Academician Jaung-Geng Lin Comes to Tzu Chi University to Teach Students About Acupuncture
“Tzu Chi University’s students are quite different; even though the trip is a little long for me, I am happy to come to Hualien regularly,” said Academician Jaung-Geng Lin.
When the University’s School of Post-Baccalaureate Chinese Medicine was founded, it badly needed faculty members to teach acupuncture. With cultivating students of Chinese medicine in mind, Professor Lin decided to join Tzu Chi University’s faculty.
The University’s students love their faculty members dearly. Upon receiving a card containing many expressions of gratitude from his students on the first Teachers’ Day, after joining the University, Professor Lin felt very touched. The students’ attitude has made him continue to take a long trip from Taichung to Hualien to teach Tzu Chi University’s students.
During the first week of classes, Professor Lin came to Tzu Chi University to teach students about acupuncture. Professor Lin is a Buddhist, and he respects Dharma Master Cheng Yen from his heart. So, he wishes to utilize his expertise and experience to meet Master Cheng Yen’s expectations in integrating Chinese and Western medicine in teaching, clinical work, and research endeavors.
Tzu Chi University’s students have been nurtured by the University’s faculty members and healthcare professionals, so their thoughts, speech, and behaviors are quite different from the medical students of other universities. Their respect for faculty members inspired Professor Lin to think that nurturing these students is meaningful, thus contributing to his long-term teaching commitment to Tzu Chi University’s students.
Professor Lin is the first Taiwanese Doctor of Philosophy in acupuncture, received the first professorship certificate of Chinese medicine from the Ministry of Education, and became the first academician in Chinese medicine. He sets an excellent example for younger healthcare professionals through his ways of facing everything, interacting with everyone, and conducting teaching and research.
Professor I-Hsin Lin, Director of the University’s School of Post-Baccalaureate Chinese Medicine, said that Professor Lin served in the Taipei Chinese Medical Association and the National Union of Chinese Medical Doctors’ Association, R.O.C. as a chairperson for many years. He has made significant contributions to acupuncture and initiated numerous fundamental research and clinical applications related to Chinese medicine.
To provide students the opportunities to learn from a master, the University has invited Professor Lin to be a chair professor since August 2014.
Professor Lin has been engaging in various acupuncture-related research, such as acupuncture empirical medicine, acupuncture analgesia, and the safe needling depth of acupuncture points.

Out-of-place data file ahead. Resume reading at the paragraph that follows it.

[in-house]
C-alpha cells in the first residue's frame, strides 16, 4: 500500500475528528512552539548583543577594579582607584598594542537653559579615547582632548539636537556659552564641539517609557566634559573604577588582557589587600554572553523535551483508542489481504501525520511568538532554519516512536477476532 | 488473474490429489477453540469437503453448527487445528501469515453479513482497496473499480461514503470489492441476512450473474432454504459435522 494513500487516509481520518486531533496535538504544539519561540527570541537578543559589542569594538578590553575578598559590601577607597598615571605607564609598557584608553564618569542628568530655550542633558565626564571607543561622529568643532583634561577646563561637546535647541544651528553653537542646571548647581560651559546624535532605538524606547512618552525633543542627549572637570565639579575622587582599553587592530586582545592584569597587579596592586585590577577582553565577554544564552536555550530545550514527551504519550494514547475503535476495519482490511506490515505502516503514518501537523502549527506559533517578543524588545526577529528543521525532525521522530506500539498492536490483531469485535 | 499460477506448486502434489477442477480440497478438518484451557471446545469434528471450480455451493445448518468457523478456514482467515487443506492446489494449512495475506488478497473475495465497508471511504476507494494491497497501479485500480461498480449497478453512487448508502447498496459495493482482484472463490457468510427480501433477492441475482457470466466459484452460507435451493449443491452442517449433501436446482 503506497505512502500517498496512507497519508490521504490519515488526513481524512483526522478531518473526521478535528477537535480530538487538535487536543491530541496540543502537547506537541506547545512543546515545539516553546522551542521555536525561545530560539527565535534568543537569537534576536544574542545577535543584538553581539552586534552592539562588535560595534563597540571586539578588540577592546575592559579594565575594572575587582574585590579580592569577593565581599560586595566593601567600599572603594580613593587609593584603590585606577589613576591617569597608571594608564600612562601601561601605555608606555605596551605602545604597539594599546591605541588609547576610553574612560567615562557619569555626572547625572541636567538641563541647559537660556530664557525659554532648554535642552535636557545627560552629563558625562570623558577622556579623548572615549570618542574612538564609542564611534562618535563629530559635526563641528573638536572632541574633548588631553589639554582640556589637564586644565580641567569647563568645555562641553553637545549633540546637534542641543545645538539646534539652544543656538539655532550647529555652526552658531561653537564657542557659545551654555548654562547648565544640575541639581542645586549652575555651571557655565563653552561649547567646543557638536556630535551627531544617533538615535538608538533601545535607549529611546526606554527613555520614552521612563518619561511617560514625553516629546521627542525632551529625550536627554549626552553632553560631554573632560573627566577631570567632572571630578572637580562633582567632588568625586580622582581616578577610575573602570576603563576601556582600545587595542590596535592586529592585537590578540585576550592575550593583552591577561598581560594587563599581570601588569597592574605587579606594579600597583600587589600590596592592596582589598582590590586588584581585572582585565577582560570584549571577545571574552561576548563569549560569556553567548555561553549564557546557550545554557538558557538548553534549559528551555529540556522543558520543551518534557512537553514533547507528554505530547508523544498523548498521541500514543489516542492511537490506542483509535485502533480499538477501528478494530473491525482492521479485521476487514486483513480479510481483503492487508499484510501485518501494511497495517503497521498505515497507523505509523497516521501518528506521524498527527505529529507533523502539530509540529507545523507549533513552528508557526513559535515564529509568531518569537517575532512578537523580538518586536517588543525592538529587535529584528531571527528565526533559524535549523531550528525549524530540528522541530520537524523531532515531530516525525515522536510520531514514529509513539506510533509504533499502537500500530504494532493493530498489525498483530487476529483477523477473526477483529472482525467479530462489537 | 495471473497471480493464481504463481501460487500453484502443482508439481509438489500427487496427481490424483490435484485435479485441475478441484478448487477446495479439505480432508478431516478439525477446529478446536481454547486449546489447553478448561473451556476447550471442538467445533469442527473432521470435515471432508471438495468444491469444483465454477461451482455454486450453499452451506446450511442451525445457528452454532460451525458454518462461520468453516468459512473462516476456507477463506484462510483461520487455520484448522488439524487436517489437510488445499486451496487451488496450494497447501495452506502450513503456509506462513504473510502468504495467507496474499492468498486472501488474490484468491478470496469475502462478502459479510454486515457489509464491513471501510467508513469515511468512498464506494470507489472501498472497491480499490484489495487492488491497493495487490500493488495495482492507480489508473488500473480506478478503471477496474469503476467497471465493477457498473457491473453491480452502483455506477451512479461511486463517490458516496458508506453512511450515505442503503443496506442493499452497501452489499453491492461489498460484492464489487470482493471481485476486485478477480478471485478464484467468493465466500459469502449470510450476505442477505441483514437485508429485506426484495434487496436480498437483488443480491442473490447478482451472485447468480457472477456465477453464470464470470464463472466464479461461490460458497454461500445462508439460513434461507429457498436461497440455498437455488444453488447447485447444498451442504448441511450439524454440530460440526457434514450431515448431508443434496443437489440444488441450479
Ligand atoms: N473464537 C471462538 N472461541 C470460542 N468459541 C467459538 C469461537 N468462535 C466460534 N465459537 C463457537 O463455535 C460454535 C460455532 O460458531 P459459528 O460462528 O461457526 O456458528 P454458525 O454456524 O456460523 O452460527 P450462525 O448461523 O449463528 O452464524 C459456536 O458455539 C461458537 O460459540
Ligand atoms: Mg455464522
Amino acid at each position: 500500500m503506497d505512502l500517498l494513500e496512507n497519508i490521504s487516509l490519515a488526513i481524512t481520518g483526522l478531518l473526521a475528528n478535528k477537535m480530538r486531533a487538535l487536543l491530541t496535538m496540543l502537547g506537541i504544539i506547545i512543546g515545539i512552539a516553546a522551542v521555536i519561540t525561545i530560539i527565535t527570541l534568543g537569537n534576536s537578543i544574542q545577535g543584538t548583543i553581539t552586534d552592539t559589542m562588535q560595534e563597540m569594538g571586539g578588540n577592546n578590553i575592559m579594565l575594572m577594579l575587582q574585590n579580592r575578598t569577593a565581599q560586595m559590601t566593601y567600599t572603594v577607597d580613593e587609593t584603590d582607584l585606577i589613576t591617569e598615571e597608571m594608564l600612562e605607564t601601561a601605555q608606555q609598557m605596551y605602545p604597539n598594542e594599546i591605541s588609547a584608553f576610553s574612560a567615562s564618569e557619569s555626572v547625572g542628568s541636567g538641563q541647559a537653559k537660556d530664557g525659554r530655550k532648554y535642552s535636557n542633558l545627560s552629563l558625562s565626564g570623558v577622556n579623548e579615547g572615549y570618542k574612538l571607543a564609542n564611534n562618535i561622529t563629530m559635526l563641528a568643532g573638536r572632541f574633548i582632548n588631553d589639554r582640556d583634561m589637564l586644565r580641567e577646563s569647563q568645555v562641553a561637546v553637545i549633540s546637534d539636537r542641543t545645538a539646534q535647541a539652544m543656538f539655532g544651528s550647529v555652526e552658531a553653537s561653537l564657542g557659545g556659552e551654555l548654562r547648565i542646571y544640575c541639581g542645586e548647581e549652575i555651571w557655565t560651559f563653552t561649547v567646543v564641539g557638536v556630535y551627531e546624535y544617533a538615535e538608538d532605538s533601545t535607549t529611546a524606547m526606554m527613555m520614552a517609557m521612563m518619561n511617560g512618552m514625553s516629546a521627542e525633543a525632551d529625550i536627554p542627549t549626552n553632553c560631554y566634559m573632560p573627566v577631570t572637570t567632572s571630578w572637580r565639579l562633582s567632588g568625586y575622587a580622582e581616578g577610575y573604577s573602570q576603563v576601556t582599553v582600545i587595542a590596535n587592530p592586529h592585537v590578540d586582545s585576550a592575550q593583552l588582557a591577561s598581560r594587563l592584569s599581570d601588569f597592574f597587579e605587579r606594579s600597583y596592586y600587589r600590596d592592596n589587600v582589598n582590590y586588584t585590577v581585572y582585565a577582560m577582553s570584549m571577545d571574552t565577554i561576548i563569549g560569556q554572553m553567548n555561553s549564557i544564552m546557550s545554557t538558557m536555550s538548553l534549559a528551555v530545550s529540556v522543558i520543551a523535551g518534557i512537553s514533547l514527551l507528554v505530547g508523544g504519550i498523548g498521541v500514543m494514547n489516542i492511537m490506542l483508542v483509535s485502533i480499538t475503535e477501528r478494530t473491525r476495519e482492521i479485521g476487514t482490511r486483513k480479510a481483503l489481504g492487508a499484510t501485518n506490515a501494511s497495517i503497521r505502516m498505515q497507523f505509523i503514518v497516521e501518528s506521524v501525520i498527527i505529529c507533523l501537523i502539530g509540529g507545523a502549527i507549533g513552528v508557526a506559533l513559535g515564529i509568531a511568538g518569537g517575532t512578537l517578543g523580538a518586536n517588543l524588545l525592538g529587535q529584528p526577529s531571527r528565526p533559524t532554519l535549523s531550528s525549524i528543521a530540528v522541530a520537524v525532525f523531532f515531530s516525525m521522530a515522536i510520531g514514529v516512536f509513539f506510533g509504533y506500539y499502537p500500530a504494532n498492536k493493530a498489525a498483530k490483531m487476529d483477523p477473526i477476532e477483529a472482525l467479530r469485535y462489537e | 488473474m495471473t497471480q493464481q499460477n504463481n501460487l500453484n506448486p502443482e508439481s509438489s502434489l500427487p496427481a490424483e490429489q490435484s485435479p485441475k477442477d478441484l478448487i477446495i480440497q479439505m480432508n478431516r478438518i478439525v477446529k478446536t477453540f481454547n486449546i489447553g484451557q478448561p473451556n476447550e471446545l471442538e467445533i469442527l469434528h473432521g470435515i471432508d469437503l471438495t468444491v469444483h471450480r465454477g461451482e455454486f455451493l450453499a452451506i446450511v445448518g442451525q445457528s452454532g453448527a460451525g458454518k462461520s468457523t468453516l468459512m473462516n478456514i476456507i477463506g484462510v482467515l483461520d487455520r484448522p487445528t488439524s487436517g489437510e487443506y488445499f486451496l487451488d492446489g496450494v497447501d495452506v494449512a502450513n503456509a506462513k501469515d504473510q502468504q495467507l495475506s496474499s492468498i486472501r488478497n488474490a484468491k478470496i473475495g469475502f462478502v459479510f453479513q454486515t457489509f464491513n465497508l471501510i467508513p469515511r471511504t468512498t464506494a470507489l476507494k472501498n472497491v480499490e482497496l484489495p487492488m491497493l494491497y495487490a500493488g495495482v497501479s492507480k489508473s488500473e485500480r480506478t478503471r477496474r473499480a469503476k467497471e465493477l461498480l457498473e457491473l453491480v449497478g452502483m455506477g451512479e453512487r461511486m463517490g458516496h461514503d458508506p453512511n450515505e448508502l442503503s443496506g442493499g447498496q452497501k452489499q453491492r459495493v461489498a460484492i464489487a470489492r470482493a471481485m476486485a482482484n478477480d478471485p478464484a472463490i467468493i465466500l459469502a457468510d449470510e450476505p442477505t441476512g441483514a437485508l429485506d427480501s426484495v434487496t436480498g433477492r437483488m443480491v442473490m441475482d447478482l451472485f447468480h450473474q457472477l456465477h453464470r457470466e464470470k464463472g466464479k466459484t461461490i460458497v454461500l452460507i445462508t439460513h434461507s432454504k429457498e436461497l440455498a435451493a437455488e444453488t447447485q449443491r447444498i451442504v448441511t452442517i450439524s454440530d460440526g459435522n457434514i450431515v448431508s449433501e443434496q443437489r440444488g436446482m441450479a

Nature published his edited work of Experimental Acupuncturology, which focuses on using acupuncture as an alternative treatment.
His Dictionary of English-TCM Disease Terms is a vital reference for comparing Chinese and Western medicine disease terms. This dictionary has become a big part of the International Classification of Diseases – 11th Edition, published by the World Health Organization (WHO).
Professor Lin is well known worldwide as the authority on acupuncture in Taiwan.
Professor Lin’s students are grateful for attending his sessions from the beginning of each new semester. Bao-Qing Lin, a sophomore, said he had learned much from Professor Lin’s lectures and felt very grateful.
Professor Lin shared the secret of his successful career through the “Be Valuable” sessions. He also wrote the results of years of his research in many books, including “Safe Needling Depth of Acupuncture Points,” which has benefited many patients from iatrogenic injury.
Professor Lin is a role model for students of Chinese medicine and inspires many young physicians to practice medicine professionally and altruistically.
Another student An-Qi Zhang said that in Professor Lin’s lectures, she felt fortunate to witness the demeanor of an international scholar, and it was a fantastic experience. In his early years, Professor Lin was a surgeon, and he started exploring the safe needling depth of acupuncture points on corpses and living bodies. He displayed his innovative and inspiring thinking in Chinese medicine when he was a young professional. Students love to learn from him, and his spirit is worthwhile for students to follow.
From interacting with Professor Lin, students appreciate his outstanding academic achievement, which comes from his consistent and meticulous attitude.
Our faculty members ask highly of themselves and us. We must also set high goals and learn vigorously from our faculty members, as well. We have gained a lot from Professor Lin’s takes and realized we have a role model to look up to.
Providing high-quality education has been the University’s educational goal. With the support of its board of directors and Tzu Chi members worldwide, the University has been striving to provide a quality learning environment for students to enhance their skills, knowledge, and compassion.
The University expects to collaborate with more for-profit institutions, NPOs, government agencies, and other educational institutions to provide students with more learning opportunities, prepare them to meet the needs of their career choices, and inspire them to apply what they have learned for attending to those in need.